Singer-songwriter Dar Williams returns to her longtime home Saturday with songs from her 2012 “In the Time of Gods,” her ninth studio album, and upcoming “Emerald” album fresh on her tongue and guitar. “Gods” became an album about Greek mythology and a challenge to her record label (“I thought, why don’t I really freak out my record company,” she has said), but now Williams is an independent, with no label to freak out – “Emeralds,” with accompaniment by Jill Sobule, Richard Thompson, The Milk Carton Kids, Jim Lauderdale, Suzzy Roche, Lucy Wainwright Roche, Bryn Roberts, Trevor Gordon Hall, Angel Snow and The Hooters, is her first album on her own. And, yes, Lucy Wainwright Roche has another famous name – but not just because she’s been recording since her first EP in 2007; she’s the daughter of musicians Loudon Wainwright III and the aforementioned Suzzy Roche, of the Roches, and is half-sister of singer-songwriters Rufus Wainwright and Martha Wainwright (whose mom was half of the folkies Kate and Anna McGarrigle). She’s got this in her blood. Information is here.


Aggregation No. 4Cambridge Symphony Orchestra performs “The New World” at 8 p.m. Saturday at The Center for Arts at the Armory, 191 Highland Ave., Somerville. Tickets are $20 for general admission, or $15 for students and seniors.

Featuring Dvorak’s Symphony No. 9 (from “The New World”); Elgar’s “Enigma Variations”; and Mozart’s “Overture to ‘The Magic Flute,’” this show brings to a close the CSO’s yearlong 40th anniversary celebration by returning to some of the orchestra’s favorite pieces. “When the Little Orchestra of Cambridge changed its name to reflect its growth into a full orchestra, the newly christened Cambridge Symphony Orchestra performed the ‘New World Symphony’ to celebrate,” group materials say. Decades later, the volunteer CSO led by Cynthia Woods has some 20 players still living in the city and more working here, and half its full orchestra concerts are played here – each time partnered with a local nonprofit. The May concert spotlights the Somerville Homeless Coalition. Information is here.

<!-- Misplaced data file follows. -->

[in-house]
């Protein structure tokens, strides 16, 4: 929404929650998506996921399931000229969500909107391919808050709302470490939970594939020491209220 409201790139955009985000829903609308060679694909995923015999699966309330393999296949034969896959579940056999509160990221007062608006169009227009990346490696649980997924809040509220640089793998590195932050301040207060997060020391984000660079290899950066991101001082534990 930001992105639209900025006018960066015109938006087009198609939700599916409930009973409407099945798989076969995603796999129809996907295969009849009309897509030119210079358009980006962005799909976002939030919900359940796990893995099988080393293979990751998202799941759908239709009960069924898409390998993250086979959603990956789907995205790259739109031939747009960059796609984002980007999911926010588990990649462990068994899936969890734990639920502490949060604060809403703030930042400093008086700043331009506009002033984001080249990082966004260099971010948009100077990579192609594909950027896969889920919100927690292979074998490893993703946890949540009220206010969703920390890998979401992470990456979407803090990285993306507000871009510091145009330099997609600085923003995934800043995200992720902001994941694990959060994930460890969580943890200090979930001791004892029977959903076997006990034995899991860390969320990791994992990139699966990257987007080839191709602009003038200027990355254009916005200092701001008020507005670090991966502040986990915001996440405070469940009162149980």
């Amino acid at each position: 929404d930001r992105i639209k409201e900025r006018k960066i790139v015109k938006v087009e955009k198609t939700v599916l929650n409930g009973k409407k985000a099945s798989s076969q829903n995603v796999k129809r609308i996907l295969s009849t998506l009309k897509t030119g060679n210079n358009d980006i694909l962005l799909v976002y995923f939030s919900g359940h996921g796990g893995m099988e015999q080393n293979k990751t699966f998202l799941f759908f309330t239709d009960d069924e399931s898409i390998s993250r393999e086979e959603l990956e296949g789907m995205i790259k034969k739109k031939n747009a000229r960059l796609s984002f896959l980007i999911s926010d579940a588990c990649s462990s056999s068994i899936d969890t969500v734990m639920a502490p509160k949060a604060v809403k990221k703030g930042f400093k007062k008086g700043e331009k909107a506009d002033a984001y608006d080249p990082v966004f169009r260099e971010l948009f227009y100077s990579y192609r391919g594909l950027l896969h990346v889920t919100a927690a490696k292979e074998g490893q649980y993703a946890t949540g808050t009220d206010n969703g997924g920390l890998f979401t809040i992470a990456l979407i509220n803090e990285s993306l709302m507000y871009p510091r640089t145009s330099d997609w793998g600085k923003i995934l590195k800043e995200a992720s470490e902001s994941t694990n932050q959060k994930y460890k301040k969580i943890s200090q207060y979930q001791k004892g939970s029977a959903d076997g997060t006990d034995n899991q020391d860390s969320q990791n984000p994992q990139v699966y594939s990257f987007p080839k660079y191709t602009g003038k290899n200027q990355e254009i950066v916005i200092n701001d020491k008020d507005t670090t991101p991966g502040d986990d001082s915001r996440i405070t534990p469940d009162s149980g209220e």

Aggregation No. 5Nineteenth Annual Mystic River Herring Run and Paddle from 8 to 2 p.m. Sunday, starting at the Department of Conservation and Recreation’s Blessing of the Bay Boathouse, 32 Shore Drive, Somerville. Register here to pay $25 for the 5K or paddle and $35 for both before Sunday, or register the day of the race at 8 a.m to pay $30 and $40, respectively. (Reservations are required if renting equipment for the race; no day-of-race rentals will be available.)

There’s music, food by Dave’s Fresh Pasta of Somerville and Whole Foods Market, children’s activities and educational exhibits by local advocacy groups as part of these festivities, but that’s not the best way to celebrate the Mystic River and one of the largest herring migrations in the state – instead, join the Mystic River Watershed Association for its annual 5K road race (run it or walk it) by the Mystic and a three-, nine- or dozen-mile canoe or kayak race through Somerville, Medford and Arlington to the Mystic Lakes. Get the fastest time alone or on a team and you’ll go home with an Iron Herring Award (there are also prizes donated by local establishments). Registration and bib pickup is at 8 a.m.; the 5K run/walk begins at 9 a.m.; the paddling races begin at 11, 11:15 and 11:30 a.m. All race proceeds benefit the nonprofit Mystic River Watershed Association. Information is here.